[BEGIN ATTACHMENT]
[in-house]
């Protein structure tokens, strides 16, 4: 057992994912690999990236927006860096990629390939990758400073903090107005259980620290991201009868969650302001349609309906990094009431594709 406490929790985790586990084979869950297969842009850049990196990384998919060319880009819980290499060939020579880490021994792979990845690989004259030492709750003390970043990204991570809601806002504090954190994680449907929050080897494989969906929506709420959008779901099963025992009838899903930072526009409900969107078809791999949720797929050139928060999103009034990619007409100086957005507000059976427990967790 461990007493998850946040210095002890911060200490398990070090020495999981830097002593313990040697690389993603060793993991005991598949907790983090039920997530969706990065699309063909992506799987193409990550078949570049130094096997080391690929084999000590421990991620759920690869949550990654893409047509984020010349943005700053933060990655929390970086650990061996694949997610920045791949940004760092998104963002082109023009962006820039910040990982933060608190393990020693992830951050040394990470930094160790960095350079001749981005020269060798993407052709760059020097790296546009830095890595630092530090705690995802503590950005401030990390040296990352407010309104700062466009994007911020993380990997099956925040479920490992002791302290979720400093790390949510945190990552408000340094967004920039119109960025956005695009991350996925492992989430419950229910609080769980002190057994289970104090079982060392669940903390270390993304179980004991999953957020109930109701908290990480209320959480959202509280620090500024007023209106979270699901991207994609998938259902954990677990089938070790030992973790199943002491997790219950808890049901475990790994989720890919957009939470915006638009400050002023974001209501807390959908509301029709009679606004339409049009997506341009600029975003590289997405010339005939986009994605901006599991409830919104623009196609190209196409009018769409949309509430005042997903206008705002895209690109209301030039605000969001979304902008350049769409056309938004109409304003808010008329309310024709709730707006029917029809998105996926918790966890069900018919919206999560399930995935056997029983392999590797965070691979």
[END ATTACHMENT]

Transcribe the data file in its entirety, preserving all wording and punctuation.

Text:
[in-house]
């Protein structure tokens, strides 16, 4: 057992994912690999990236927006860096990629390939990758400073903090107005259980620290991201009868969650302001349609309906990094009431594709 406490929790985790586990084979869950297969842009850049990196990384998919060319880009819980290499060939020579880490021994792979990845690989004259030492709750003390970043990204991570809601806002504090954190994680449907929050080897494989969906929506709420959008779901099963025992009838899903930072526009409900969107078809791999949720797929050139928060999103009034990619007409100086957005507000059976427990967790 461990007493998850946040210095002890911060200490398990070090020495999981830097002593313990040697690389993603060793993991005991598949907790983090039920997530969706990065699309063909992506799987193409990550078949570049130094096997080391690929084999000590421990991620759920690869949550990654893409047509984020010349943005700053933060990655929390970086650990061996694949997610920045791949940004760092998104963002082109023009962006820039910040990982933060608190393990020693992830951050040394990470930094160790960095350079001749981005020269060798993407052709760059020097790296546009830095890595630092530090705690995802503590950005401030990390040296990352407010309104700062466009994007911020993380990997099956925040479920490992002791302290979720400093790390949510945190990552408000340094967004920039119109960025956005695009991350996925492992989430419950229910609080769980002190057994289970104090079982060392669940903390270390993304179980004991999953957020109930109701908290990480209320959480959202509280620090500024007023209106979270699901991207994609998938259902954990677990089938070790030992973790199943002491997790219950808890049901475990790994989720890919957009939470915006638009400050002023974001209501807390959908509301029709009679606004339409049009997506341009600029975003590289997405010339005939986009994605901006599991409830919104623009196609190209196409009018769409949309509430005042997903206008705002895209690109209301030039605000969001979304902008350049769409056309938004109409304003808010008329309310024709709730707006029917029809998105996926918790966890069900018919919206999560399930995935056997029983392999590797965070691979």